S. Korea to suspend licence of defiant trainee doctors from next week

Seoul, March 21 (IANS) South Korea’s health ministry on Thursday said it would begin suspending the medical licences of trainee doctors who have defied a return-to-work order from next week, as the government pushed ahead with its plan to hike the number of medical students.

A month-long walkout by trainee doctors in protest of the hike in medical school enrollment appeared to slide into a territory of little compromise as the government allocated on Wednesday an additional 2,000 medical school admission seats to universities across the nation, Yonhap news agency reported.

The ministry sent prior notices of licence suspension to some 5,000 trainee doctors, and they are required to submit opinions on the punitive step by next Monday. After that, the ministry will be allowed to send formal notices of licence suspension.

“Starting next week, the government will take measures to suspend the licence under the principle regarding violation of the return-to-work order,” Second Vice Health Minister Park Min-soo was quoted as saying to reporters.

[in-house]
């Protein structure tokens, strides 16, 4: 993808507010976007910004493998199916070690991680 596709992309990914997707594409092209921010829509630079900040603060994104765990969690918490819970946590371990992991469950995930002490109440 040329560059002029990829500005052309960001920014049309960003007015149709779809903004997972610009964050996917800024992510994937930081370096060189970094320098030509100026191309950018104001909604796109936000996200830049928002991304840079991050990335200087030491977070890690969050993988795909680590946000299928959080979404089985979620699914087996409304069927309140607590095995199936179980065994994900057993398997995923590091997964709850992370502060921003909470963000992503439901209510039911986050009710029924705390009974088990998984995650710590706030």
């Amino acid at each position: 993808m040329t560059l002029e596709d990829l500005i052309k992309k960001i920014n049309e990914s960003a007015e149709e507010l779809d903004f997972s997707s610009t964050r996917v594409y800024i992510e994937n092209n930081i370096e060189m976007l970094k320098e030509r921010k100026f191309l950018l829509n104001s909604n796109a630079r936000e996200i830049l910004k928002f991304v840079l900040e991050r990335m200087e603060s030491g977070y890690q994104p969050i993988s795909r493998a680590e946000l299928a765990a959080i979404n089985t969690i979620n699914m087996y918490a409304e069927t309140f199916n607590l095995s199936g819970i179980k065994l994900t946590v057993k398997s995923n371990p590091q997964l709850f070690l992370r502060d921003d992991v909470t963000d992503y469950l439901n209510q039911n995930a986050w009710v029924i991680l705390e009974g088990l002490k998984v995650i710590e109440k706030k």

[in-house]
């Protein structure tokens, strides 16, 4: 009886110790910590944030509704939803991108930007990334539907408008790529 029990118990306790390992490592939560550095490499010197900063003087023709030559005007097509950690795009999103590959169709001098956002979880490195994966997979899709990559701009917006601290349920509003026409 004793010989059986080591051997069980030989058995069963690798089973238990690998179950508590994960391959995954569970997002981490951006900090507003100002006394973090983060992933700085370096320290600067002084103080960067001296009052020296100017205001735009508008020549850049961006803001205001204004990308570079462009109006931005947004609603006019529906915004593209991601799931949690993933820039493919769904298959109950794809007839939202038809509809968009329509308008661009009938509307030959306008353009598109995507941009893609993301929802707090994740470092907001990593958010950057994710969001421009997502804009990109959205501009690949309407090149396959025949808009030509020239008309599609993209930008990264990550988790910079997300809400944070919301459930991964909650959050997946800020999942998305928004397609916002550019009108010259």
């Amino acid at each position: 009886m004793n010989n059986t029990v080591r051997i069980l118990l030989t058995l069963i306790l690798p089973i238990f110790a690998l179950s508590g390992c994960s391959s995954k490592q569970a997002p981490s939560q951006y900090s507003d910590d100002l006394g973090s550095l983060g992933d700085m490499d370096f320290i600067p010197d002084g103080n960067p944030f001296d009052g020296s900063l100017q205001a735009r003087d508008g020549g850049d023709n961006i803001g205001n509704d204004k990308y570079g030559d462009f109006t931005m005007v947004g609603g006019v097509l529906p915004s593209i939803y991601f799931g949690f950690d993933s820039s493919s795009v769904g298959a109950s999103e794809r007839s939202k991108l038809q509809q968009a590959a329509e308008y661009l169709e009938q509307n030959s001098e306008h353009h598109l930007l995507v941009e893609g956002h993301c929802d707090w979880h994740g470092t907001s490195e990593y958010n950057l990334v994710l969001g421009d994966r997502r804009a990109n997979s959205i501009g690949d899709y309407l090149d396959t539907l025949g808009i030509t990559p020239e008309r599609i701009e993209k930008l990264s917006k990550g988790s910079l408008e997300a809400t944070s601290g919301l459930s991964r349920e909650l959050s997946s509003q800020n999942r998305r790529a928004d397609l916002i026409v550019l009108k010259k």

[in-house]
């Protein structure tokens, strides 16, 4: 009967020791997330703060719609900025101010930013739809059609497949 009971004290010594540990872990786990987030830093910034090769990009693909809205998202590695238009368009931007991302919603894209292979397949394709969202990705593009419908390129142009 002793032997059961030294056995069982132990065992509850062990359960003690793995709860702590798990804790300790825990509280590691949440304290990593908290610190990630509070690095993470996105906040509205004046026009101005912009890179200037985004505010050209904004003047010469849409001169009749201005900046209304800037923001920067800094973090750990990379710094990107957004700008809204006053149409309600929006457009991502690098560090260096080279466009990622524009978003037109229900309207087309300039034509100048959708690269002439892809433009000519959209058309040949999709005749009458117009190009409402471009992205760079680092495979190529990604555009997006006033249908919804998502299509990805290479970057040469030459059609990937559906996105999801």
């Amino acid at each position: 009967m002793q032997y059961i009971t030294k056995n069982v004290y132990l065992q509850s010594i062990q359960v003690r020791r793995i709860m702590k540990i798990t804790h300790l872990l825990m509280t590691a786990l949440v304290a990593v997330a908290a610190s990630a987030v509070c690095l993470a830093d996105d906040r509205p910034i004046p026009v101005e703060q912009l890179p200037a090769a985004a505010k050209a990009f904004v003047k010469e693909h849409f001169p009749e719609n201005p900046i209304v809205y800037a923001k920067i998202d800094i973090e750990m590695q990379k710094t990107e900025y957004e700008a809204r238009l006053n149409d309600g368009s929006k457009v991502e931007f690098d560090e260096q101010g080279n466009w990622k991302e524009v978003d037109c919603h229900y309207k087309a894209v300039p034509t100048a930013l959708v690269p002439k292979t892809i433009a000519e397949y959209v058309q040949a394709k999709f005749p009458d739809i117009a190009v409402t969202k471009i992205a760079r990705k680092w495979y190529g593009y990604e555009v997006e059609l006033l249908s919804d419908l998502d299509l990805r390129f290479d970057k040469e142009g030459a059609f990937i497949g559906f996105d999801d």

“We urge junior doctors to return to their training hospitals, not only for the sake of patients, but for your colleagues who are filling in for your vacancies, and for yourselves who have chosen the career of medicine,” Park said.

About 90 per cent of the 13,000 interns and resident doctors have remained off the job since February 20, forcing surgeries and other public health services to be cancelled or delayed at major hospitals.

Park also cautioned that interns who fail to register in the training management system of hospitals by the end of this month will not be eligible to become residents next year, the report said.

As junior doctors are also required to undergo additional training in the event of a gap exceeding one month, Park noted that the suspension of their licences would affect their careers.

The government has been pushing to sharply raise the number of medical students to brace for the country’s fast-ageing population, and a shortage of physicians in rural areas and essential areas, such as paediatrics and emergency departments.

Doctors, on the other hand, say the quota hikes will undermine the quality of medical education and result in higher medical costs for patients. They have called for measures to first address the underpaid specialists and improve legal protection against excessive medical malpractice lawsuits.



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